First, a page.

Anatomy training for surgeons: Which way for the future?

Author Information

J.A. Ogeng’o, BSc, MBChB, PhD, Department of Human Anatomy, University of Nairobi.

Corresponding author:

Prof. J.A. Ogeng’o, P.O. Box 30197-00100 Nairobi, Kenya


Sound knowledge of human anatomy is critical for safe medical practice.  Worldwide, reduction in time allocated for its teaching has invoked debate on the extent, mode and timing of instruction, and opinion is divided on the value of dissection vis-à-vis other methods of delivery. In Africa, including Kenya, dissection integrated with microscopic, developmental and neuro-anatomy has remained core practice, even in the few schools which adopted problem based learning. This relatively conservative stance is beginning to be questioned by faculty and students.  The objective of this review is to evaluate the role and method of teaching anatomy in medical training in general and surgical in particular.  Several papers on teaching of anatomy in medical schools from different parts of the world have been analysed.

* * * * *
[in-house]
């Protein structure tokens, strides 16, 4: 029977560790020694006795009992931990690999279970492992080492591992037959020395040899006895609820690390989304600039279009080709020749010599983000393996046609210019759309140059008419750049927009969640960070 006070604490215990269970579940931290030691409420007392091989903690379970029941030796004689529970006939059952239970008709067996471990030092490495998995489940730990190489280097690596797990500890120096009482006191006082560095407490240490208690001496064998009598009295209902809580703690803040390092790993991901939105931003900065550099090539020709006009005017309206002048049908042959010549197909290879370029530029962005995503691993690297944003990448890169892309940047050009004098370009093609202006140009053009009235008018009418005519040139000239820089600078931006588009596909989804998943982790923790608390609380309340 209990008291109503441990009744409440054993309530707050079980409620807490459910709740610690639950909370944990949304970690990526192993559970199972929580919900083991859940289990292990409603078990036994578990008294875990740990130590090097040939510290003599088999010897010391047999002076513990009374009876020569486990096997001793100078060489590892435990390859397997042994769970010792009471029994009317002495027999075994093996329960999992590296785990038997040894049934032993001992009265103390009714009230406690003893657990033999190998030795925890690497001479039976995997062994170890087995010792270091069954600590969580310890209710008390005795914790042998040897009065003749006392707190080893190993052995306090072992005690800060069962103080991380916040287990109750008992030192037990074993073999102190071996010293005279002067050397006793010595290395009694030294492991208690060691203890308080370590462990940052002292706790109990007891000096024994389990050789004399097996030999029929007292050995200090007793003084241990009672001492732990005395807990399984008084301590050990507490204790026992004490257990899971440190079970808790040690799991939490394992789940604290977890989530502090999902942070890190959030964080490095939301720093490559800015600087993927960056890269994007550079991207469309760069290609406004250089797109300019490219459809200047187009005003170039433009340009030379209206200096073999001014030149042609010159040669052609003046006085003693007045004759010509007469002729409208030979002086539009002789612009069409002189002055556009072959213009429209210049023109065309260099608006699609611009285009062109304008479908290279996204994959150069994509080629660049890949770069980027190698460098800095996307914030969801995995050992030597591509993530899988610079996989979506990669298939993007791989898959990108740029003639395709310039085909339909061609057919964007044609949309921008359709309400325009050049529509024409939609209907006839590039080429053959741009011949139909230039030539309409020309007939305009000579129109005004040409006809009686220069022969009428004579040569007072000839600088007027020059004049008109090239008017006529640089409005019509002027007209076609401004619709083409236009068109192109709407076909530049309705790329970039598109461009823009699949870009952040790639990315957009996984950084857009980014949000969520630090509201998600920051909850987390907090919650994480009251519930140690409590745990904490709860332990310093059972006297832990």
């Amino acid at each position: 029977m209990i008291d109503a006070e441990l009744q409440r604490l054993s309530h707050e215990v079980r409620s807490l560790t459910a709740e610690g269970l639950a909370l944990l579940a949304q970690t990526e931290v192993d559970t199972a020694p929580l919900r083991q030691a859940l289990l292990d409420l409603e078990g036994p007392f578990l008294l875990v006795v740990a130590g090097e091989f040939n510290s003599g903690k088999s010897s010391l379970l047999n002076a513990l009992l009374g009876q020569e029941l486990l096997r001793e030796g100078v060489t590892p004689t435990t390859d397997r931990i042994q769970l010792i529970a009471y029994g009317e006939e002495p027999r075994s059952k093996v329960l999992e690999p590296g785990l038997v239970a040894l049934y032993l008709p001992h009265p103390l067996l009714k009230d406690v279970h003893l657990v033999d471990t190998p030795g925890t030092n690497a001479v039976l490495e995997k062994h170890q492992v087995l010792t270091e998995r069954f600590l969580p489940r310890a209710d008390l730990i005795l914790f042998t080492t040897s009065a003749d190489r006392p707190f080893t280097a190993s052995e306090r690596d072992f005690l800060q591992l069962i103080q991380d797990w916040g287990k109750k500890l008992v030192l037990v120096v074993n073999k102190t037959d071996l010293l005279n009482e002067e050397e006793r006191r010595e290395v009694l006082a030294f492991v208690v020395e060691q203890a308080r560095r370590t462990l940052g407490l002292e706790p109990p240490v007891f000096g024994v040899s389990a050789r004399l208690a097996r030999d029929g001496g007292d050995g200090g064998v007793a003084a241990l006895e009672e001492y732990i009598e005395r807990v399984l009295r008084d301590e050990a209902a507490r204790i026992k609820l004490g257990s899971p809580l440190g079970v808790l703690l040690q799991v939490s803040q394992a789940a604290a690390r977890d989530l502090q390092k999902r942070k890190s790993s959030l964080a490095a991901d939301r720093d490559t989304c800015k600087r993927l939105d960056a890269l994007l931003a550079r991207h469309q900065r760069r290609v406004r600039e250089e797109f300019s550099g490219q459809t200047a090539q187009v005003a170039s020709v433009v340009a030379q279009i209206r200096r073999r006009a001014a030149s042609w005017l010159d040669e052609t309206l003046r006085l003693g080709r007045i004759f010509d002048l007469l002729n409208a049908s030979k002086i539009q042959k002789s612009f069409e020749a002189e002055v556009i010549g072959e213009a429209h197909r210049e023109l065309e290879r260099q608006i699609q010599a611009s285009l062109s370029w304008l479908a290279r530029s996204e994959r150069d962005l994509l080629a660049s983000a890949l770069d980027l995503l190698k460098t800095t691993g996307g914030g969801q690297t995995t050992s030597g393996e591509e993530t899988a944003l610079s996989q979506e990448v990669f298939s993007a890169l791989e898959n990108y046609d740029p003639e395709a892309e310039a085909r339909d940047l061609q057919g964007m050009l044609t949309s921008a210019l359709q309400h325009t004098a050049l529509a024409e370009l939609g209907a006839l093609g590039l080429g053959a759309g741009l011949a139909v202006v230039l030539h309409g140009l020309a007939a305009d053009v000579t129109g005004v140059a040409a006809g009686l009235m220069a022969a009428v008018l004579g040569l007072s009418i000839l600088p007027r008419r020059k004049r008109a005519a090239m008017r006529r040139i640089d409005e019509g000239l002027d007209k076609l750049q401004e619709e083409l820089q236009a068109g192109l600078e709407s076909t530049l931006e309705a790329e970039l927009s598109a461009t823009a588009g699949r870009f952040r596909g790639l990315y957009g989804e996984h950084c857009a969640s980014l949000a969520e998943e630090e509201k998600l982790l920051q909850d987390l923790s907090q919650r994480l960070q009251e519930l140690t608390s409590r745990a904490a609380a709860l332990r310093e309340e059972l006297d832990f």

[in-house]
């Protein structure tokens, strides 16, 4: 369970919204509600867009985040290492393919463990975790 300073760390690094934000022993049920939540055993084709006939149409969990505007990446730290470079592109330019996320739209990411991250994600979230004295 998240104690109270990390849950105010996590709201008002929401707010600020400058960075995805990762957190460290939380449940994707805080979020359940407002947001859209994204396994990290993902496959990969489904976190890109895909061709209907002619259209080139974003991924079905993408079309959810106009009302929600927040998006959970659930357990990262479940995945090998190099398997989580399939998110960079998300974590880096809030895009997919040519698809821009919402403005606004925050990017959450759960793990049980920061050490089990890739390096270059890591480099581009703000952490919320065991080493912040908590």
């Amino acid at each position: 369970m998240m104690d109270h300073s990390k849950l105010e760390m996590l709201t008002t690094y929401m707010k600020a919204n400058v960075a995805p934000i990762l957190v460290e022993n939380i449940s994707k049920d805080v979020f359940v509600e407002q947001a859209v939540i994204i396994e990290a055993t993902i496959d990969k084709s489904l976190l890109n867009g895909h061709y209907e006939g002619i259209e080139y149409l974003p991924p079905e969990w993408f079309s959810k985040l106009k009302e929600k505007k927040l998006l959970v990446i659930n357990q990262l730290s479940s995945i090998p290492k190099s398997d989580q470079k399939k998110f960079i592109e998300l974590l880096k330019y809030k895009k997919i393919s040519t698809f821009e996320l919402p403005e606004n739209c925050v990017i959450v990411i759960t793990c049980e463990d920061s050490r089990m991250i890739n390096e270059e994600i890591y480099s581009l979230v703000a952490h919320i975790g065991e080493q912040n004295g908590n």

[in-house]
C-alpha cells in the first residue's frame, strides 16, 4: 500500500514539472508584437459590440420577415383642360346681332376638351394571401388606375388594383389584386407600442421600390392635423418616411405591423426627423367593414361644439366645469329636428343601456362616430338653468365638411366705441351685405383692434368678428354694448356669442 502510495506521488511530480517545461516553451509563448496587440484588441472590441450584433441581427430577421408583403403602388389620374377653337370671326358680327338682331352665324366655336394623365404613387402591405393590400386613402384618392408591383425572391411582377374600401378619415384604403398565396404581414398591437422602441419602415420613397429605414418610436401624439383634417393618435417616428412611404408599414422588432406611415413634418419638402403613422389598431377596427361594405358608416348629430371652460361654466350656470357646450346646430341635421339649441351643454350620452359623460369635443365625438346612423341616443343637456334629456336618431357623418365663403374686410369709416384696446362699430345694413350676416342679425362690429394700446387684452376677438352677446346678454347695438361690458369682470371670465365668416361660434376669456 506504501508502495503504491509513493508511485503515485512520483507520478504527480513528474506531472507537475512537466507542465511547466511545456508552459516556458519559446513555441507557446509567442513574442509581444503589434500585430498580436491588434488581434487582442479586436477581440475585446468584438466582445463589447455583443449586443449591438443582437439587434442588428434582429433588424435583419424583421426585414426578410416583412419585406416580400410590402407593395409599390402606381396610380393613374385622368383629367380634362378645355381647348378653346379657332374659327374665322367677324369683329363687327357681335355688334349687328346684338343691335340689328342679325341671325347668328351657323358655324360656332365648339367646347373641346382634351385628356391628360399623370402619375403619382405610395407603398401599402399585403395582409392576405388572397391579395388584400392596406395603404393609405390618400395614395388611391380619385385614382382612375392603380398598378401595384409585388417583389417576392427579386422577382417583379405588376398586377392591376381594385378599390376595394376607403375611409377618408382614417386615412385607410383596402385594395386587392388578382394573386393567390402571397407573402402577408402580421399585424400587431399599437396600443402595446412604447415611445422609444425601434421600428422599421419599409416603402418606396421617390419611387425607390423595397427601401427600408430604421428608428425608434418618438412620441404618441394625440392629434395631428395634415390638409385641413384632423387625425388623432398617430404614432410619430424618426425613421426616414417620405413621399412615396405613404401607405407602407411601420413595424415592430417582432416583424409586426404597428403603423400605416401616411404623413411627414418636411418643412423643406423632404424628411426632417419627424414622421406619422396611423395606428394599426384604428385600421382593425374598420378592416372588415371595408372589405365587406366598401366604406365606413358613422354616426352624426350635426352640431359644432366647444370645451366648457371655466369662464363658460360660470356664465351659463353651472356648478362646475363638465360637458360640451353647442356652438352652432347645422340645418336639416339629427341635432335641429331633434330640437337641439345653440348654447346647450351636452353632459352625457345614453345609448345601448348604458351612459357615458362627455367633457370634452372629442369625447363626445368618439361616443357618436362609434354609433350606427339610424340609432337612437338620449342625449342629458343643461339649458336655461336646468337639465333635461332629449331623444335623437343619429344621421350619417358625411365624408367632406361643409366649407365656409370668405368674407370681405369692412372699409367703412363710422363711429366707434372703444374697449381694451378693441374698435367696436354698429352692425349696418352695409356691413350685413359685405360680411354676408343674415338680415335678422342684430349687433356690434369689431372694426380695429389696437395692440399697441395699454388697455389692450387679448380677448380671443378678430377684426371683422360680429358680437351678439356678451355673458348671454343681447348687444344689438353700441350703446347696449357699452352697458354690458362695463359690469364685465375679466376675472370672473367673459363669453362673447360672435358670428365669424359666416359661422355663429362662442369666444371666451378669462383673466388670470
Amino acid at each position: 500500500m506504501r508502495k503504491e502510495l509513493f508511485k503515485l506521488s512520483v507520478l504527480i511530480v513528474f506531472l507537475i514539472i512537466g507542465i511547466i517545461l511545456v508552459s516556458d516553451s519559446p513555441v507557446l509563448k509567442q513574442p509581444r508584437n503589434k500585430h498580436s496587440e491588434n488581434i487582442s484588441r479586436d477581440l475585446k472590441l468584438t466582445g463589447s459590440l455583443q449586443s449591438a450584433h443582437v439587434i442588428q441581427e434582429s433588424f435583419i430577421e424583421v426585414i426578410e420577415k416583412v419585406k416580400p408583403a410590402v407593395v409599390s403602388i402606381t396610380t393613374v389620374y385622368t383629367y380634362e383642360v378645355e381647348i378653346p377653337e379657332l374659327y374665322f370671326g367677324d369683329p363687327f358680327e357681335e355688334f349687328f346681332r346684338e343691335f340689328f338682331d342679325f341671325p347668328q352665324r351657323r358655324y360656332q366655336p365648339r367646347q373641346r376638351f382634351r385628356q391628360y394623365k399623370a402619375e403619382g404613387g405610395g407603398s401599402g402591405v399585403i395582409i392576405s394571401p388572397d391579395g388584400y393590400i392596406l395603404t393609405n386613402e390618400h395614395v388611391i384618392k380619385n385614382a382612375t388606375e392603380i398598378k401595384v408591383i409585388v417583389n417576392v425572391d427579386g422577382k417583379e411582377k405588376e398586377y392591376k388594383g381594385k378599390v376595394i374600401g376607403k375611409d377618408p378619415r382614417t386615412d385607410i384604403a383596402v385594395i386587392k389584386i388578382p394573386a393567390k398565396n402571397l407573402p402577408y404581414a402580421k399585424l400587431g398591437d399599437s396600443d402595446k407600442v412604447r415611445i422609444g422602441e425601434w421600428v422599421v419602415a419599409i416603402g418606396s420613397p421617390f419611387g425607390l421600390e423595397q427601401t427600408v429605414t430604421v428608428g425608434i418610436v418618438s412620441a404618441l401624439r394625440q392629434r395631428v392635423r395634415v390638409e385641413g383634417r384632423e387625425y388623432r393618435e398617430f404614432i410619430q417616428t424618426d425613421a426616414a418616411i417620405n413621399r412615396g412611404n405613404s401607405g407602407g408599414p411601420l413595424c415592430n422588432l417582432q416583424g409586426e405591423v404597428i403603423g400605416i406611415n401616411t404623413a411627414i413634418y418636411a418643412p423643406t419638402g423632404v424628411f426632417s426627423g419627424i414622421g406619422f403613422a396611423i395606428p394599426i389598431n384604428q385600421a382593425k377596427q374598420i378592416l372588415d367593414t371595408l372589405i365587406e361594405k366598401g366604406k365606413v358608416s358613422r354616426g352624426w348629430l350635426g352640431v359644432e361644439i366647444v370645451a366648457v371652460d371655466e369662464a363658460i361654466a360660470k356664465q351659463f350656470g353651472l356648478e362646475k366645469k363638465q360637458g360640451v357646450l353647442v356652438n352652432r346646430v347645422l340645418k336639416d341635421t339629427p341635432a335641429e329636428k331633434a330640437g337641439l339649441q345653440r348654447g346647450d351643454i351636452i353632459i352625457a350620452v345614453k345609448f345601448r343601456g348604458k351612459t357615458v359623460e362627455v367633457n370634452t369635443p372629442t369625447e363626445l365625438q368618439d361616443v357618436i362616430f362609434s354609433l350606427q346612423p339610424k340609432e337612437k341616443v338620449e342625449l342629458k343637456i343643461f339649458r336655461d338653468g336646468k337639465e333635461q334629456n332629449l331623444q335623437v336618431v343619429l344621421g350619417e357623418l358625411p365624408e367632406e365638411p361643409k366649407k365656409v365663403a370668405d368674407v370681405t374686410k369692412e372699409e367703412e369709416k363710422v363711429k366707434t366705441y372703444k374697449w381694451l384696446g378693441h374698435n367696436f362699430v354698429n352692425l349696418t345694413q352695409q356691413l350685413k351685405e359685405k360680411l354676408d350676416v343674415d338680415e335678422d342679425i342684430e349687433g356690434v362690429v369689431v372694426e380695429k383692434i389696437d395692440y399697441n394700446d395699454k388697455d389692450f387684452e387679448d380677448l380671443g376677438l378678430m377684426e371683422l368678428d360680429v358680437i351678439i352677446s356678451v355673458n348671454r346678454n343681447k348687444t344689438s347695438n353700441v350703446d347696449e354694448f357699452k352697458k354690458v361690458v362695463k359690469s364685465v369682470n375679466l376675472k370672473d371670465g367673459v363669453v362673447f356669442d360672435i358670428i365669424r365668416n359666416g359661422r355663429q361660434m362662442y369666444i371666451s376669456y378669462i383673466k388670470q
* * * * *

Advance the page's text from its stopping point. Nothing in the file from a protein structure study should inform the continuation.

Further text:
The consensus is that teaching of anatomy to undergraduate medical students should be rationalized, horizontally and vertically integrated with other medical subjects and taught using a variety of techniques.  Dissection should still be central to the teaching of anatomy and especially for those pursuing surgical careers.  Combined efforts between departments of anatomy, surgery, and imaging should therefore be channeled through intensified training of surgeons in human anatomy, so that they can form pillars of teaching anatomy in the continuum of medical training. One such model is intercalating a comprehensive MSc Anatomy course within the MMed, or MD surgery programme.


The Annals of African Surgery is the official publication of the Surgical Society of Kenya.


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ISSN (print): 1999-9674; ISSN (online): 2523-0816

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